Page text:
When the hundreds of thousands of devotees of the Black Nazarene of Quiapo have long since finished their often dangerous and fatal attempt to touch their icon, one could ask the question: why have the individual spiritual transformations that have taken place in this mass devotion not translated in the collective transformation of Filipino spirituality as a whole?
It need not be stated that monotheistic religion (Catholicism, Christianity, Islam, et al) saturates Filipino culture right down to the very core. Its pull is so powerful that entire congregations (with memberships in their millions) can influence secular politics, create civil chaos and nearly partition the country. Regardless of their denominations or their motives, there is a commonality that prevails when these large-scale long-term events happen: they all involve action only at the behest of their leaders.
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In the Philippines, it seems, when it comes to matters of religion, the devoted won’t do anything unless their priest, minister or imam says so. (Ironically, this apparently also applies to certain Filipinos who profess to no religion at all, with action on certain issues by higher-ups attempted only when legal ramifications are imminent.)
Again this goes back to Filipino culture. If we take the theoretical framework of the Lewis Model of behavior and culture, the entire nation is lumped with its neighbors Indonesia and Malaysia as more or less halfway between being “Multi-active” (emotional, impatient, people-oriented, etc.) and being “Reactive” (polite/indirect, patient, non-confronting, etc.), with a slight skew towards the latter. In the model, such a position is opposite that of the United States, which is generally “Linear-active” (factual, logical, organizational, etc.). Though this model does not take into account the spiritual beliefs of the cultures and nations it has detailed, it nevertheless can in a way explain Filipino spirituality: it is a universe where the devotee is at the lower rungs of a seemingly infinitely ascending hierarchial ladder that cannot (and should not) be defied; its highest rungs are unreachable, and those at the bottom must wholeheartedly plead to intermediaries for favors.
True to the Philippines being a blend of the East and the West, Filipino spirituality is a unique combination of the feudal system of medieval Europe and the caste system of Vedic India: both are inhumane, antiquated, and obsolete in a rapidly transforming world.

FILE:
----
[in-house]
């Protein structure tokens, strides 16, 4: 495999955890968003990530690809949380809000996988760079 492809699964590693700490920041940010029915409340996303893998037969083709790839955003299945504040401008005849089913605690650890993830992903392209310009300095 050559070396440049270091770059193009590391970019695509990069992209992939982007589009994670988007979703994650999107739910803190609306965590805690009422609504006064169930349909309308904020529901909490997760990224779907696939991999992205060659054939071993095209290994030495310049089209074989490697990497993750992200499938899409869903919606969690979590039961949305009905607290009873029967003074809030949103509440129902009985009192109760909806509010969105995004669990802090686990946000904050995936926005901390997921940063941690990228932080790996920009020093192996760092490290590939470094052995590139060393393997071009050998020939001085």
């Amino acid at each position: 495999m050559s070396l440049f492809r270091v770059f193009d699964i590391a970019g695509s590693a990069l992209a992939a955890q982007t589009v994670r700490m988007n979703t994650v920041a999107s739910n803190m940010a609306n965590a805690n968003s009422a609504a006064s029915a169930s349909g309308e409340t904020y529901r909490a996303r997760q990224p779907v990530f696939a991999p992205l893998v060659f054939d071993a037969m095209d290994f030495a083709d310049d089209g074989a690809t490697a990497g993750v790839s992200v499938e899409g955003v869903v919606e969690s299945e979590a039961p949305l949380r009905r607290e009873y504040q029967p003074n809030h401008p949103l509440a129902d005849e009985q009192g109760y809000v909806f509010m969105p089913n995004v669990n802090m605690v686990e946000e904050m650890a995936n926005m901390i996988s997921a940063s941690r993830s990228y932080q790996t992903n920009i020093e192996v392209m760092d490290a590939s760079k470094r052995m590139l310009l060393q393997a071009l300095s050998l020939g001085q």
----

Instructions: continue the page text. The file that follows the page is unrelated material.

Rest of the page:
I don’t have faith (for all it’s worth) that it would happen in my lifetime, but a gradual evolution of Filipino spirituality is sorely needed, for the following reasons.
RELIGIOUS INFANTILISM. The Sinulog is perhaps the other large religious festival that Filipinos celebrate at the beginning of the year after the Traslacion of the Black Nazarene. At the heart of the Sinulog is the devotion to the Santo Niño or the Child Jesus, a phenomenon that is perhaps unique in modern Christendom. Psychologically, the Filipino can be said to be fixated on the perceived “innocence” of children, especially babies; this can manifest in how Filipinos often keep images of the Child Jesus in their shrines. Not to mention that in the secular world, Filipinos love “cute” children, from child entertainers on TV, to tweens who for some reason act younger than their age on the internet.
There is an undercurrent of belief among devout Filipinos of a childlike Jesus who symbolizes eternal innocence. Devout Filipinos often take that perceived innocence into their own and in effect personalize it; however, this takes the form of infantilization, a sense of an extended childhood — or, in the case of Filipino spirituality, a carefree childhood that lasts for eternity. This phenomenon has actually split many philosophers and theologians within the Catholic Church itself, with many of them postulating (for good reason) that a paternalistic church hierarchy only contributes to the spiritual retardation of the laity. Spiritual growth in Filipino religious environments is inhibited and sometimes vanishes altogether, resulting in a community totally dependent on its (often) male leaders for religious guidance.